“Folks spend what they make, and maybe more,” said Mike Lord, chief executive of the North Carolina State Employees’ Credit Union, which for years has offered credit-builder loans to its members to help them avoid payday lenders.
Credit-builder loans offered by many credit unions typically make at least some of the money available right away, since borrowers are often seeking the loan because of a cash crunch. “They need cash now,” said Ann Solomon, vice president of strategic initiatives at Inclusiv, a nonprofit that assists credit unions serving low-income neighborhoods. Doing so, she said, can help people avoid becoming repeat borrowers.
Funds borrowed through start-ups like Credit Strong, however, aren’t available immediately and aren’t intended for emergencies. Rather, they’re to help build savings for expenses down the road. “This is not for somebody who needs cash tomorrow,” said Erik Beguin, chief executive and president of Austin Capital Bank.
Typically, customers pay a modest upfront fee as well as paying interest on the loan. The savings account (or, in the case of Self Lender, a certificate of deposit) is held at a bank that’s insured by the Federal Deposit Insurance Corporation, earning minimal interest.
Borrowers must be at least 18 and have a debit card or bank account to make loan payments. The start-ups don’t check credit scores, as would happen with a traditional loan, but they do take steps to verify a borrower’s identity and to screen for fraud. Self Lender reviews an applicant’s history with ChexSystems, which can flag a pattern of trouble with bank accounts. Credit Strong says that it doesn’t disclose details of its review process because of “competitive and security reasons,” but ChexSystems “will not adversely affect approval” of applicants.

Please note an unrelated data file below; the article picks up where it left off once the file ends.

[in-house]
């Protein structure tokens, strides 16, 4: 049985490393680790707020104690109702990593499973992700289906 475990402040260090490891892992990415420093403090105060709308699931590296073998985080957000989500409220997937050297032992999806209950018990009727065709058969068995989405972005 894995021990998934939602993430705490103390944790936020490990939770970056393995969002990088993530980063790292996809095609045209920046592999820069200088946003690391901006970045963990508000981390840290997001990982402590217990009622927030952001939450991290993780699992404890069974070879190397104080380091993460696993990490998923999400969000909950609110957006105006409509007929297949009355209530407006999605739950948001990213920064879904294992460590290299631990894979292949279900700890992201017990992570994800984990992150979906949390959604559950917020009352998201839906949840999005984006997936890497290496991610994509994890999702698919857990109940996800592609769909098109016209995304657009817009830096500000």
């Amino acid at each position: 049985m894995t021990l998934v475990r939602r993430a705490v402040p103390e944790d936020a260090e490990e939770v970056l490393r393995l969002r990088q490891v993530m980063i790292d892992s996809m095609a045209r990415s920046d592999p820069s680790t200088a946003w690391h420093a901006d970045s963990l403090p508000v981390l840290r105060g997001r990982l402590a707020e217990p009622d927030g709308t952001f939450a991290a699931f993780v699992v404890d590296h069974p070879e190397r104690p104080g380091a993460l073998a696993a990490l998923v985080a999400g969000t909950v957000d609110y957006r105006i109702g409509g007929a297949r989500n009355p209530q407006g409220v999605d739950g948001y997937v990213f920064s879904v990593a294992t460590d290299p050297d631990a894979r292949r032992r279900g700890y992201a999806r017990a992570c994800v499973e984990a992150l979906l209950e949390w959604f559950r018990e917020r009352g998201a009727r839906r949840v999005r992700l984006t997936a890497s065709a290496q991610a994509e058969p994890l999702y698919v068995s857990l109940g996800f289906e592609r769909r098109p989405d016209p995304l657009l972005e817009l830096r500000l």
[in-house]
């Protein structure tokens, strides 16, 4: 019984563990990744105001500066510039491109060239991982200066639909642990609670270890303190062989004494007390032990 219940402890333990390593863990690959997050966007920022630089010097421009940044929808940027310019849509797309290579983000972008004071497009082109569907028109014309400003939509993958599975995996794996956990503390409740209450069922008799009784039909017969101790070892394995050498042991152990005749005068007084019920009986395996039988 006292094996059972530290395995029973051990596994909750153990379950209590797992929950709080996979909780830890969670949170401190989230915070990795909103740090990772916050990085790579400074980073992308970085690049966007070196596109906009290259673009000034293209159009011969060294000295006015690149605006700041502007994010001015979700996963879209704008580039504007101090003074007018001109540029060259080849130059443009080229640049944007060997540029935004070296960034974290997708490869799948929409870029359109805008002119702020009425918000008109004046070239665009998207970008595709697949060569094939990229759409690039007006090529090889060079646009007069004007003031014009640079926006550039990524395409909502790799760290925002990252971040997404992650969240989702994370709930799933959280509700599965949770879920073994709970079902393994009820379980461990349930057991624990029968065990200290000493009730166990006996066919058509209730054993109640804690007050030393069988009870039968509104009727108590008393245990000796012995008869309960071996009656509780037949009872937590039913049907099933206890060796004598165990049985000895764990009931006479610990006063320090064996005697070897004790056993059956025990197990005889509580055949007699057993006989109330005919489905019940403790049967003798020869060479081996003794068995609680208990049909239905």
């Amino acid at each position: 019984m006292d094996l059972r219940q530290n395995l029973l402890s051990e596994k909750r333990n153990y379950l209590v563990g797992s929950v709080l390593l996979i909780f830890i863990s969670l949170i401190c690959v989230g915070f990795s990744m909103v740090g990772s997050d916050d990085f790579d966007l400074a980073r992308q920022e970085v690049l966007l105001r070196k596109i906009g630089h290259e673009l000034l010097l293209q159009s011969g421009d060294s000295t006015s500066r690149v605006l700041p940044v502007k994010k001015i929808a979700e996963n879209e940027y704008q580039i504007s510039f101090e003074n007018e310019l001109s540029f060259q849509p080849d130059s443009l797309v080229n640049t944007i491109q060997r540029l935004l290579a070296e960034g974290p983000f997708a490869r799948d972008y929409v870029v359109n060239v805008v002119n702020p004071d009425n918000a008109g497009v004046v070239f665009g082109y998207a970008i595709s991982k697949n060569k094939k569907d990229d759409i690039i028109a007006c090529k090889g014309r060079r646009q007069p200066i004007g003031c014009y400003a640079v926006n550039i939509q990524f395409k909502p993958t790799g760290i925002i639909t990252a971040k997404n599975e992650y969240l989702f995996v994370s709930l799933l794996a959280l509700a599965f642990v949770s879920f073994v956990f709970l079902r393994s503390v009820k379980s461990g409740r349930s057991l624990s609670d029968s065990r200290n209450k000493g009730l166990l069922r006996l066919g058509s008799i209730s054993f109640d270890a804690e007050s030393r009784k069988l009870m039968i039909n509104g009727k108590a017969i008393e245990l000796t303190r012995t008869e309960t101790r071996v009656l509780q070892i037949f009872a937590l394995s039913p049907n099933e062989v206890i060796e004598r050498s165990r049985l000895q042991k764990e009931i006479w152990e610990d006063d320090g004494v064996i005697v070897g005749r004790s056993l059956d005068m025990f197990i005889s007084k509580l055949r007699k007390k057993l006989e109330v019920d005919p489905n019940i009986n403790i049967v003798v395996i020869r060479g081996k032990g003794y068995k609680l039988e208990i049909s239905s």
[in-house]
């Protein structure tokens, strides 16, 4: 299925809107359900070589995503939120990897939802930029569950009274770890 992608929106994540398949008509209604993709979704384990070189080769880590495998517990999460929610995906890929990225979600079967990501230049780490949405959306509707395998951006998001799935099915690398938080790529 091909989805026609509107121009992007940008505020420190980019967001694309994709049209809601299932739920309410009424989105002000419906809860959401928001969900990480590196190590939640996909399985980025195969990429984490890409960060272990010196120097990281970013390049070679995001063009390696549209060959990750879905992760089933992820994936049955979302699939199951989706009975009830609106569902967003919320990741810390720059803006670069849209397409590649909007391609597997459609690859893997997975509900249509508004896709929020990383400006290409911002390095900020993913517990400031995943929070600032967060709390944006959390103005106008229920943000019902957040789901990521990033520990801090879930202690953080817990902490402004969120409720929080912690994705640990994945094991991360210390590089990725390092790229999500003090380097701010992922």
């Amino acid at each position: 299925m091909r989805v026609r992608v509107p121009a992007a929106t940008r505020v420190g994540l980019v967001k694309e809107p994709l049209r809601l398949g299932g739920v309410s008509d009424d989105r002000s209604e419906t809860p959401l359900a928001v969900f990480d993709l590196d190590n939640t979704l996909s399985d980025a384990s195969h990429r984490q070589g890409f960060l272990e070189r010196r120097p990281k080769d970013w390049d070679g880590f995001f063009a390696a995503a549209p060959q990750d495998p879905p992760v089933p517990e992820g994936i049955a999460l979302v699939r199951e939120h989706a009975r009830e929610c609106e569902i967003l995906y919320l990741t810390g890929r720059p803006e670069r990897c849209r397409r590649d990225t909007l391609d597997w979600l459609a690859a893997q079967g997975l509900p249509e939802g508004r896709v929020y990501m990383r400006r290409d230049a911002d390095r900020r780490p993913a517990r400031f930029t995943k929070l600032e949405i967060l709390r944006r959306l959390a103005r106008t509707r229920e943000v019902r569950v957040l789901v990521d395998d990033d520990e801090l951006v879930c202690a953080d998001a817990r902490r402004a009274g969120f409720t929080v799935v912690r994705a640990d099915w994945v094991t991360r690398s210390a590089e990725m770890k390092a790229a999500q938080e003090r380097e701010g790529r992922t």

Self Lender is available nationwide. Credit Strong is currently available in all states except North Carolina, Vermont and Wisconsin.
Here are some questions and answers about credit-builder loans:
What sort of interest rates do credit-builder loans charge?
Rates are typically double-digit — higher than the rate on a secured loan like a mortgage, but lower than some credit card rates. According to Credit Strong, someone borrowing $495 over 12 months would pay $44 a month plus a one-time $8.95 fee, at an annual percentage rate of just under 16 percent. At the end of the loan term, the borrower would have $495 in the savings account, plus any accrued interest. In contrast, rates on payday loans are often triple-digit.